Oops, we did it again. We wrote another blog post about the Super Bowl commercials. But we're marketers and we can't help ourselves.
There were a lot of emotions leading up to the big game this year from both teams, from Deflate Gate to whether or not Richard Sherman would play with a baby on the way. After last year's snoozefest of a game, this game was filled with excitement and definitely emotional. The commercials fit the emotional theme as well. In true Budweiser fashion, they tugged on our heart strings with the Lost Dog and no one in the room had a dry eye. Coca-Cola spread a positive message on TV and social media with their #MakeItHappy, as did McDonald's with their "Pay with Lovin" campaign.
Now, I may be a bit biased but Super Bowl, pooper bowl, let’s face it – the real attraction are the commercials that brands pay ungodly amounts of money on to be seen by over 100 million people.
But before we get to the opinions, can I just give a shout out to Ms. Katy Perry. She’s really the perfect choice for the Super Bowl – a slick, tight, pop-culturally relevant singer that is wholesome enough for Middle America, with just enough sex appeal to take her to the streets with a certain amount credibility. It was a visual performance as a necessity, as dictated by a stadium that holds 72,000, that didn’t bore. However, sorry, Lenny Kravitz, your role seemed like a forced cameo and a mediocre grab at relevancy. But a big HAAAAAAY to Missy Elliot who may have stolen the show right out from Katy’s perfectly shaped nose. - Michael Zydzik.
Now, on with the critique. Here’s what some Fusionites has to say about Sunday’s commercials:
The Fiat 500X Blue Pill
Aspirational middle age humor hit the real target audience – upper middle class boomers with money. Millennials (and younger) in the twitterverse are claiming it’s creepy, but every over thirty-something I talked to thought it [Fiat's commercial] was hilarious and memorable. - Regina Gilloon-Meyer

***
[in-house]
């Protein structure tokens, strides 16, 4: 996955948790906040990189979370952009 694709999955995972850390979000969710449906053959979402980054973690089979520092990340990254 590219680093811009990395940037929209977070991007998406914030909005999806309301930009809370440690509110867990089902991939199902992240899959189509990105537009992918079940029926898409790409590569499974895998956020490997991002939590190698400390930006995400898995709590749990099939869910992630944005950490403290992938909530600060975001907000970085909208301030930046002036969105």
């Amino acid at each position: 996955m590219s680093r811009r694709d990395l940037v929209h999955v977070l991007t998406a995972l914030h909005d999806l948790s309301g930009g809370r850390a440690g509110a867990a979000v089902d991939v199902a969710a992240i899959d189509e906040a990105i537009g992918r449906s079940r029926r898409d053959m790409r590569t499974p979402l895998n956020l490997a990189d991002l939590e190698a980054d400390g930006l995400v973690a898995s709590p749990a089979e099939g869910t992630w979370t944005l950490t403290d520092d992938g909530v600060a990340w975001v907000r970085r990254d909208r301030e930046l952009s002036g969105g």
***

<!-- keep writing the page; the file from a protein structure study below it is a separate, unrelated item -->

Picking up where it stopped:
Lost Puppy & #LikeAGirl
Those who know me will guess that Budweiser’s “Lost Puppy” ad was definitely my favorite. A puppy, horses protecting the puppy and a happy reunion ending. What’s not to love? Equally predictable, I loved the Always #LikeaGirl spot. While it is unusual to see a feminine product ad during the Super Bowl, they were spot on with their messaging. When did doing something “like a girl” become an insult and how do we change that? There were plenty of women, young girls and their Dads watching the game yesterday and remembering this message today. Good job Always.
It seemed like the majority of my favorites aired during the second half. It’s a good thing the game was not a blow out and had us on the edge of seats, paying close attention until the final minutes. A gamble for the advertisers but when it all comes together like it did last night, football and marketing’s biggest night is a beautiful thing. - Kelly Homewood
I must admit I'm a sucker for a funny commercial. I was looking forward to seeing a lot of humor this Super Bowl, the more off-color the better. But the commercial I ended up falling in love with was the "Like A Girl" spot from Always. The premise was an off-camera voice asking a variety of people to do things "like a girl." They asked an adult male, adult female and young boy to run like a girl and throw like a girl, and they all did silly displays of running and throwing, laughingly. Then they asked young girls to throw and run like a girl and the young girls tried their hardest and looked fierce doing so. What a shame the phrase, "like a girl," has such a negative connotation to all who are not girls. Even the grown woman had made it into a joke. When did society decide being a girl meant being weak and silly? The idea this evoked actually brought a tear to my eye. I have a young daughter and I would never want her to think that other people don't believe in her abilities. The fact this spot was created by a feminine hygiene product is perfect. This is a product that nobody really wants to talk about or even acknowledge, however it took a product used exclusively by women to draw attention to this fact. The empowering of young women and the idea they can do anything shouldn't be a novel idea. - Amanda Morgan